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A Shout From The Attic: The Gladiators

...At best it was a sorry sight with two chortling schoolboys circling with their fists in the air and their hearts not in the contest...

Ronnie Bray recalls the day when he was a reluctant gladiator.

Read also Ronnie's ever-surprising columns. Click on Letter From America in the menu on this page.

I wonder why no one seemed to think it odd that a field that stood between two rows of houses should be six feet higher than the street. True, the ground behind the houses rises a good six or eight feet when it gets behind the terraces on Bow Street, and the climb up Springwood footpath will bring a strong man and his horse to hard drawn breath and silly snorting noises.

Miss Moss, who undertook to teach me piano for six lessons at a half crown a lesson, lived two doors to the right of the footpath, and Brian Firth lived in the first house the other side of the field. It was opposite the boys’ playground of Spring Grove School so he could get up late and still be in time for school.

The combat took place after school. Peter West lent Brian Firth a pair of brown leather gloves for the fight. The outing was not for a fight, but that’s how it ended up and I still have no idea why it took place at all, although Pete was eager to see it take place and egged Brian on mercilessly.

Brian Firth was one of the nicest boys I ever met, and, seeing him later in life, he seems not to have changed and is as nice a man as you could wish to meet. He had a slow gentle way about him that was endearing, and I know that as we circled each other on the lofty greensward next to his home, that my heart was not in it. I kept making wisecracks, he kept bursting into laughter, and Peter kept urging us to fight. Perhaps it was one of Peter’s experiments in social engineering. Who is to know? Even Peter has probably forgotten all about it by now, and I only remember it because my memory remembers mainly the trivia of my life, much of its substance having been too painful to lodge where it easily accessible.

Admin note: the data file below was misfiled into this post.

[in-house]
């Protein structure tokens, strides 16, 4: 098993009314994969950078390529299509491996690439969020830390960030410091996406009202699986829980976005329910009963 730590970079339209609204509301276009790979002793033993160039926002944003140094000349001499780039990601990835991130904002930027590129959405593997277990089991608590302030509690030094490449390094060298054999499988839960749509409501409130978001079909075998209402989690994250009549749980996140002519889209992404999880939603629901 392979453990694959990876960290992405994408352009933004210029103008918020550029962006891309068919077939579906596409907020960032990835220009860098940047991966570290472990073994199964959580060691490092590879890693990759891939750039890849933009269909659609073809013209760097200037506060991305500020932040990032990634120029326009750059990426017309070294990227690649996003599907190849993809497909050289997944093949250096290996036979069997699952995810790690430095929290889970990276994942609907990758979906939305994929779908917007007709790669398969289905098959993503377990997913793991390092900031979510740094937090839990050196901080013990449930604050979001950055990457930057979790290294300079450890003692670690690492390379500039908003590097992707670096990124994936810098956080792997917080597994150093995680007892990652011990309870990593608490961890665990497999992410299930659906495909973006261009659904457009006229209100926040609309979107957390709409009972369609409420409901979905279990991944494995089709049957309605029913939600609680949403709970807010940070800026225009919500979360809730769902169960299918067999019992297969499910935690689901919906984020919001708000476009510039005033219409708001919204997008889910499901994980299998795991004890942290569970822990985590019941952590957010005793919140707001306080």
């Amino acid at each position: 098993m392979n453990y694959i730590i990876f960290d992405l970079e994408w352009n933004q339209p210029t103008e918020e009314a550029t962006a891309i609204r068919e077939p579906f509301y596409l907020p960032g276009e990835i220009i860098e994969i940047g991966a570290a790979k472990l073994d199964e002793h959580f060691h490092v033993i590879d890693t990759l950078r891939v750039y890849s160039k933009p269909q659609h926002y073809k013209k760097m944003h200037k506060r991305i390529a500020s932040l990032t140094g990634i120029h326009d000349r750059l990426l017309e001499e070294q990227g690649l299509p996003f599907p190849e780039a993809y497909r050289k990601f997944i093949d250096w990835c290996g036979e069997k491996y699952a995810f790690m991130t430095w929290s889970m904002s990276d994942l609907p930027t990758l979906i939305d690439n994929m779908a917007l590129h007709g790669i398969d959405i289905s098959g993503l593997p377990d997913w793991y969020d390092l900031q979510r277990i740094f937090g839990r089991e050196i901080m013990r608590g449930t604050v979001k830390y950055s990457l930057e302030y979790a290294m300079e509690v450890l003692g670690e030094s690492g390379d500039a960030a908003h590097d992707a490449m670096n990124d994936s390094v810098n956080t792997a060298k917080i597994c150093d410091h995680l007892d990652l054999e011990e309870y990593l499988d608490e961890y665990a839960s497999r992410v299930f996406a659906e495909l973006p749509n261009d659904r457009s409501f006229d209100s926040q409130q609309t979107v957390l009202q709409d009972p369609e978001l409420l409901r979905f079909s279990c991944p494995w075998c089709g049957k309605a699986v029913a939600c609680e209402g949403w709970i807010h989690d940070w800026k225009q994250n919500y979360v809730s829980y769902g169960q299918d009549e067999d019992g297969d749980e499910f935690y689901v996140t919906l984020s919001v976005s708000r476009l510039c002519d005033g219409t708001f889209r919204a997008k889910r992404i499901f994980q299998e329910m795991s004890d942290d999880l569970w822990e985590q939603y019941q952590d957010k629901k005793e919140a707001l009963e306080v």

It was no saga, not the stuff of legend. Of the encounter, no quill-struck versifier could inscribe, “So all day long the noise of battle rolled … “ At best it was a sorry sight with two chortling schoolboys circling with their fists in the air and their hearts not in the contest, until bad light forced the match to be abandoned. I was not disappointed and I cannot imagine Brian would be any less gruntled than I was. Perhaps Peter had missed his sport, but he seemed not to notice it and time returned to normal.

I prefer to blame it on the altitude of the jousting field rather than ascribe it to our Martian demons struggling for expression. Boys sometimes find themselves up to their necks in mischief they didn’t intend and don’t really want, and then they can’t find the exit. That was probably the whole of the matter. But, I have thought about the episode now and then and wondered how two fundamentally peaceful boys could even get so far so quickly as to square off against each other on what set out to be an evening of careless adventure.

There is more than a grain of truth in the adage, “All’s well that ends well”, so our “little ado about nothing” was well met and quickly over and no bones broken, no blow struck, but a triumph for humour and good nature and only a warmonger could complain at that. If I take nothing from the lofty battle that never was, it is that good hearts will not easily be troubled, and where there is true friendship, it will not be easily disturbed, not even by the wrong kind of matchmaker, even if he provides brown leather gloves of dubious provenance to his favourite.

The other thing I have learned is that boys will sometimes do daft meaningless things for which no explanation, however inventive, is adequate. Deal with it!



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